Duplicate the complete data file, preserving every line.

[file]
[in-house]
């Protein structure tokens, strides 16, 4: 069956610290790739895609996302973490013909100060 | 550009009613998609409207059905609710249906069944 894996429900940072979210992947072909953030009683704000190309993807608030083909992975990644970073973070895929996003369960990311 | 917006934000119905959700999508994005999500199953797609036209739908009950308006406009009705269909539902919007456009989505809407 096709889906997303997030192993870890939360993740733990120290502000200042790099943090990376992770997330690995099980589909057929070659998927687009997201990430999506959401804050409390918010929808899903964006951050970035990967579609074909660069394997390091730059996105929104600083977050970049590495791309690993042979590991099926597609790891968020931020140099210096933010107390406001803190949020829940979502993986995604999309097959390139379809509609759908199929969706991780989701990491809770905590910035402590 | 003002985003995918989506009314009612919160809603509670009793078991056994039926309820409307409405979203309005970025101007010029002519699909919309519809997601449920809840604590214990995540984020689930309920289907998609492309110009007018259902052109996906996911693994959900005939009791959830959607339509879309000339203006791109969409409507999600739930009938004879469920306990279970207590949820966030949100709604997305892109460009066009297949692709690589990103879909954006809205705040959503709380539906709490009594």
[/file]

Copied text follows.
[in-house]
């Protein structure tokens, strides 16, 4: 069956610290790739895609996302973490013909100060 | 550009009613998609409207059905609710249906069944 894996429900940072979210992947072909953030009683704000190309993807608030083909992975990644970073973070895929996003369960990311 | 917006934000119905959700999508994005999500199953797609036209739908009950308006406009009705269909539902919007456009989505809407 096709889906997303997030192993870890939360993740733990120290502000200042790099943090990376992770997330690995099980589909057929070659998927687009997201990430999506959401804050409390918010929808899903964006951050970035990967579609074909660069394997390091730059996105929104600083977050970049590495791309690993042979590991099926597609790891968020931020140099210096933010107390406001803190949020829940979502993986995604999309097959390139379809509609759908199929969706991780989701990491809770905590910035402590 | 003002985003995918989506009314009612919160809603509670009793078991056994039926309820409307409405979203309005970025101007010029002519699909919309519809997601449920809840604590214990995540984020689930309920289907998609492309110009007018259902052109996906996911693994959900005939009791959830959607339509879309000339203006791109969409409507999600739930009938004879469920306990279970207590949820966030949100709604997305892109460009066009297949692709690589990103879909954006809205705040959503709380539906709490009594």